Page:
Source of article Litigation Strategies.
In a recent blog by Ken Broda-Bahm, “When Arguing Damages, “Drop Anchor” Even in Murky Waters“, he discusses Shari Diamond’s recent study derived from the deliberations of Arizona jurors.
“In the real world of trials, is the effect of an anchor as simple and automatic? Based on a recent analysis of the deliberation content of video-recorded trials in Arizona courts, the answer is “no, not so simple or automatic.” The research (Diamond et al., 2011) shows while anchoring is a powerful force in deliberations, jurors are also very critical consumers of attorney recommendations, and the supposed biasing effect of damage anchors appears to be overstated.”
Later Ken makes the following recommendation to Plaintiffs:
“1. Plaintiffs, Use Anchors. It is now common sense among plaintiffs that you should give jurors an anchor number, especially, for the less evidence-grounded general damages categories. Still it is interesting to note in one third of the Arizona cases, plaintiffs did not provide an anchor number. While jurors will not tend to award that number (indeed, the Arizona jurors awarded just 15 percent of plaintiff pain and suffering requests on average), it is still better to begin with a reference point than to leave that to the jurors. Ironically, the fact jurors will often presume that number to be inflated is a reason to give a higher number to begin with.”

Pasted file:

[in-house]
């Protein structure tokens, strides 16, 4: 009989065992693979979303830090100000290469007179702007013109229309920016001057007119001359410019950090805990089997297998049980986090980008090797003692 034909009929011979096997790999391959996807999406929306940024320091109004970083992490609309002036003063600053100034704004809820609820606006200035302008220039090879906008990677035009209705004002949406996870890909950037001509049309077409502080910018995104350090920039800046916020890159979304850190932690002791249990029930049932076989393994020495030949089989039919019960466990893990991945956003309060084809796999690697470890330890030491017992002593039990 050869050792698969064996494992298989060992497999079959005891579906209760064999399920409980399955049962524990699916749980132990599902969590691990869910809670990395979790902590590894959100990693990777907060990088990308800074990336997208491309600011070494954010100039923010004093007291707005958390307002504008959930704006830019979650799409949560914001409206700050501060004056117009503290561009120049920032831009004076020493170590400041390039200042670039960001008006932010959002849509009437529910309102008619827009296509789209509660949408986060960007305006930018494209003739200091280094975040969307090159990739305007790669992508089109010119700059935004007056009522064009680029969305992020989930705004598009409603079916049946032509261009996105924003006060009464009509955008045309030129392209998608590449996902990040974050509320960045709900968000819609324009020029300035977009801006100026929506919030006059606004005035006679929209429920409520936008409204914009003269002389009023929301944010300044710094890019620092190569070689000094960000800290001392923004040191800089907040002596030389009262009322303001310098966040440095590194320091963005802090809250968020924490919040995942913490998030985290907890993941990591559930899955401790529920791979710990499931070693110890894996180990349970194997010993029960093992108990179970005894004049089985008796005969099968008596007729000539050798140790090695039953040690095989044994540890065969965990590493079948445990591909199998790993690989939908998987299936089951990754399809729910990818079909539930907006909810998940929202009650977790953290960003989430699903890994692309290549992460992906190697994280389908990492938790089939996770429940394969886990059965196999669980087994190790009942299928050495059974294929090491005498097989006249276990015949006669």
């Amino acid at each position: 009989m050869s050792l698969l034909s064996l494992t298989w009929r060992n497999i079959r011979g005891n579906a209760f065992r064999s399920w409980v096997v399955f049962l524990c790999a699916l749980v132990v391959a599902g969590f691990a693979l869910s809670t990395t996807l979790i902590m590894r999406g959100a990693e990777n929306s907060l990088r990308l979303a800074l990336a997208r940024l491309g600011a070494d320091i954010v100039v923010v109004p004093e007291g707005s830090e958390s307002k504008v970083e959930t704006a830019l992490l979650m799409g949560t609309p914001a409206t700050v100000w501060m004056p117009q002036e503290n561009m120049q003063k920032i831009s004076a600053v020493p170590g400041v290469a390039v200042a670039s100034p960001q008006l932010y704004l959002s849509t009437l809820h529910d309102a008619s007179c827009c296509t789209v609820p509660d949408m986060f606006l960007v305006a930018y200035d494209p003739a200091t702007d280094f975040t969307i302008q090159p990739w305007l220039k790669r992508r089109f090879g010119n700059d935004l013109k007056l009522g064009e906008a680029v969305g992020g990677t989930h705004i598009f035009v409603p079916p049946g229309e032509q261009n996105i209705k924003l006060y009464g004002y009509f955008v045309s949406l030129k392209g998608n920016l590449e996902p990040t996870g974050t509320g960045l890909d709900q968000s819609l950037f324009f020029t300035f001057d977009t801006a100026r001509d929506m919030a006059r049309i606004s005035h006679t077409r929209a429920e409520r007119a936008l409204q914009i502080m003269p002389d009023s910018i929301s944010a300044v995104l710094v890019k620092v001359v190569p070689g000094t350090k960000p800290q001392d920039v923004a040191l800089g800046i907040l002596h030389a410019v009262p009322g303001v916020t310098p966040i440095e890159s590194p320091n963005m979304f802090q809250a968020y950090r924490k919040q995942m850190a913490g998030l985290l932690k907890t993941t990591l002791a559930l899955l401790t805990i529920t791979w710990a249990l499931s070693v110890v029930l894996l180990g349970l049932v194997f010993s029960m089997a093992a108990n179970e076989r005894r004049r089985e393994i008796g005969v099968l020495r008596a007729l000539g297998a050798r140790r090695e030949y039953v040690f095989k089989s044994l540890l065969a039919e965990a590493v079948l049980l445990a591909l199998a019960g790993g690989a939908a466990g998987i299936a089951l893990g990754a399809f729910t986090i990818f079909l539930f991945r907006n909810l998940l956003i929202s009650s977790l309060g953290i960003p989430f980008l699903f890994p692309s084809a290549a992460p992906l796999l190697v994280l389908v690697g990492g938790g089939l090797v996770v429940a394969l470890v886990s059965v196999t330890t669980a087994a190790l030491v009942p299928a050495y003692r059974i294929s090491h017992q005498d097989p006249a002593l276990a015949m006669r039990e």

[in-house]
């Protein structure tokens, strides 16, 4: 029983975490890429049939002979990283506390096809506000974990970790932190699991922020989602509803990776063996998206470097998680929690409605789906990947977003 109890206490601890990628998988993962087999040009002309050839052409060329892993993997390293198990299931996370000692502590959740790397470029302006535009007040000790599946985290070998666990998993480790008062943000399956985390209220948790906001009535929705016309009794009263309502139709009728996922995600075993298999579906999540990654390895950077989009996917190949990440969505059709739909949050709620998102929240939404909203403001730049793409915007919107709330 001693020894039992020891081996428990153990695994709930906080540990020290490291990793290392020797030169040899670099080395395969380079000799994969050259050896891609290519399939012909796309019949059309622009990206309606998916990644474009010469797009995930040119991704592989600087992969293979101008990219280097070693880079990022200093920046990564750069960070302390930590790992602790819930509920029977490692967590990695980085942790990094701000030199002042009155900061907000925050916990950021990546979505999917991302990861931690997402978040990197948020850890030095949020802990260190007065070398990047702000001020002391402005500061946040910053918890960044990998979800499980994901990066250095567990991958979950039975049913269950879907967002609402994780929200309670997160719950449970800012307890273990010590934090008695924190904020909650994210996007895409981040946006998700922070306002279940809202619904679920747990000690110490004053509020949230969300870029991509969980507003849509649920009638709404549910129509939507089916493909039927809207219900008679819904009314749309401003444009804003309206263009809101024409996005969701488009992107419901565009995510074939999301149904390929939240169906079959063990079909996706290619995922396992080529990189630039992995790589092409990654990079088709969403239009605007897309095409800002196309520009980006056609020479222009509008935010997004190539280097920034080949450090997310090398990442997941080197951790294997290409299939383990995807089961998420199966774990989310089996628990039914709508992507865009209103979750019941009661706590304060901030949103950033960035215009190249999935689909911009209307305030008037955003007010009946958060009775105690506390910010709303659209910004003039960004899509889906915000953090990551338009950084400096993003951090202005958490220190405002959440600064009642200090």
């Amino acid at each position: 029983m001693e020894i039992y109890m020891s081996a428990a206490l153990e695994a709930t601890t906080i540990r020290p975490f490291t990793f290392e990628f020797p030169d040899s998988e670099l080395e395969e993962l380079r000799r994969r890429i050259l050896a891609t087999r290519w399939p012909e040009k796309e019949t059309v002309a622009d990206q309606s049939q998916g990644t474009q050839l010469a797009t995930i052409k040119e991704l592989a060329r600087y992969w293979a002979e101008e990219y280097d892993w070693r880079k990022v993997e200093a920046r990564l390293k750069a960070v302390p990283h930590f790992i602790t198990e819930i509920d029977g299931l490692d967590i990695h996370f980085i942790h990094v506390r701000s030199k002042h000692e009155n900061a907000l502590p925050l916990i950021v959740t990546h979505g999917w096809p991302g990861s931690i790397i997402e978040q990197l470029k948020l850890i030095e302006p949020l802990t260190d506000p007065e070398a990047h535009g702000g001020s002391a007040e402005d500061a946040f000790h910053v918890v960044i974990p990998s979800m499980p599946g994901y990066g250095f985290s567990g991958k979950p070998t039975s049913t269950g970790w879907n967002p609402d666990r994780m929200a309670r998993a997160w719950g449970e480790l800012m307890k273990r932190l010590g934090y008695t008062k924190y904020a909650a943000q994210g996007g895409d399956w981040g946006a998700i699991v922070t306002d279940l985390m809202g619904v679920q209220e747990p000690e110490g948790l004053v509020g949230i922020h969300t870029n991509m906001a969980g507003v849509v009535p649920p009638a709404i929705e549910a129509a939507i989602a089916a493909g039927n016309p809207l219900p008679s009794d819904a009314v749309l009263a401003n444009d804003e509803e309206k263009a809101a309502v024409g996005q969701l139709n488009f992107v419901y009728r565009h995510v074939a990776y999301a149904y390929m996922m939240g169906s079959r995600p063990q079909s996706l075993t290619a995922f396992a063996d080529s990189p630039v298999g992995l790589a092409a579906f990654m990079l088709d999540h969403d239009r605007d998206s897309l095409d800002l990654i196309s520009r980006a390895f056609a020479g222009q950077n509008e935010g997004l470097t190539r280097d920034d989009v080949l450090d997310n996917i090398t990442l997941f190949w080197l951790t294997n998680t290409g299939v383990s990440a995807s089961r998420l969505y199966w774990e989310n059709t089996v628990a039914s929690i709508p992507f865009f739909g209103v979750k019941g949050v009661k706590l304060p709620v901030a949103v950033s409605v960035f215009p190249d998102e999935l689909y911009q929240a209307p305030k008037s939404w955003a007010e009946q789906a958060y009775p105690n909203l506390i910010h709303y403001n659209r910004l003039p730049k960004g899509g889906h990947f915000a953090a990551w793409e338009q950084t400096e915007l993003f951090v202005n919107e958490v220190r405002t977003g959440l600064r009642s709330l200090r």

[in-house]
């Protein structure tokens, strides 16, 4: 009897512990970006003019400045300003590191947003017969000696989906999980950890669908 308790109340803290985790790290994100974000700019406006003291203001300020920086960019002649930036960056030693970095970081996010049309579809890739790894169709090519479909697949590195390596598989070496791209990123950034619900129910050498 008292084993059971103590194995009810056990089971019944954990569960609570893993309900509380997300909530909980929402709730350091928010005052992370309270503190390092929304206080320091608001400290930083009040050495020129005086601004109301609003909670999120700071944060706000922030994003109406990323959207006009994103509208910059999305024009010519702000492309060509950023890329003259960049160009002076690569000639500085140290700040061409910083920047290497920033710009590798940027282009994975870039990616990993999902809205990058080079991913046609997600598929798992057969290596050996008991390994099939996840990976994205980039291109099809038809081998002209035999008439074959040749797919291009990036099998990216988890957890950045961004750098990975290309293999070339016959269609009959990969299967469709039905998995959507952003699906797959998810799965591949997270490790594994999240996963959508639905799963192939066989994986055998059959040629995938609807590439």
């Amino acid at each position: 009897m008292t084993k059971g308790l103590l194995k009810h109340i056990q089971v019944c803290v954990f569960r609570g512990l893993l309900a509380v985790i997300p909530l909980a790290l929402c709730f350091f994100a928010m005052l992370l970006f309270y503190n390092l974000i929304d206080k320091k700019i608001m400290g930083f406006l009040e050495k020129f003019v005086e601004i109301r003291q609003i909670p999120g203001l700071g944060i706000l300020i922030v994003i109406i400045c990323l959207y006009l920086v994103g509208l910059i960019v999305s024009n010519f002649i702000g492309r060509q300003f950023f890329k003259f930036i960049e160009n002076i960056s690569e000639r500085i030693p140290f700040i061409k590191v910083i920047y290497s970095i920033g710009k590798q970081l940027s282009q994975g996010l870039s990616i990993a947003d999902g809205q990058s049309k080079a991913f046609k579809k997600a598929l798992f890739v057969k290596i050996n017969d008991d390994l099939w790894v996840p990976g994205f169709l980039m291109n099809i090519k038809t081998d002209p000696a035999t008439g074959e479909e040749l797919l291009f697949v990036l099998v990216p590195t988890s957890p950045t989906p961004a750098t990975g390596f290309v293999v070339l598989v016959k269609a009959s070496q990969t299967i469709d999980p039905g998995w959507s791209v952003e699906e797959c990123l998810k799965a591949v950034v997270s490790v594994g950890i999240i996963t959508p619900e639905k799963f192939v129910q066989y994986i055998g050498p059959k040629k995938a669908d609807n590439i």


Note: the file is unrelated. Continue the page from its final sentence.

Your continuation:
In line with Ken’s Persuasion Strategies blog are some additional recommendations to make your damages case palatable to the typical juror:
A recent study (http://www.eurekalert.org/pub_releases/2011-08/w-lll083011.php) suggests that there is an advantage to anchoring your ad damnum amount to a perceived “middle” point, i.e., express your $$ amount as a range and then emphasize the middle or average of that range as the anchor (expressed as a number). Make sure your “middle” is your opening salvo and that you are prepared to argue damages and present evidence that supports your “middle”. Experience in observing deliberations and discussing damages with focus group jurors shows that this “middling” compromise most often results from the jurors using the opposing damages estimates to compute awards (Solomon’s Gambit). Other research points out that expressing an amount specifically, e.g., $1,699,478.97 conveys legitimacy and a “bargain” over a rounded amount ($1.7M). The specific middle may be the best place to be.
For the Plaintiff, trial is all about conveying persuasive evidence and argument that aids the jurors in coming to a consensus on what amount would fairly and reasonably make restitution. The Trial is About Damages. Packaging your damages in what is eminently digestible is critical to your persuasive success. The Middle is the Place to Be… + .97 cents.
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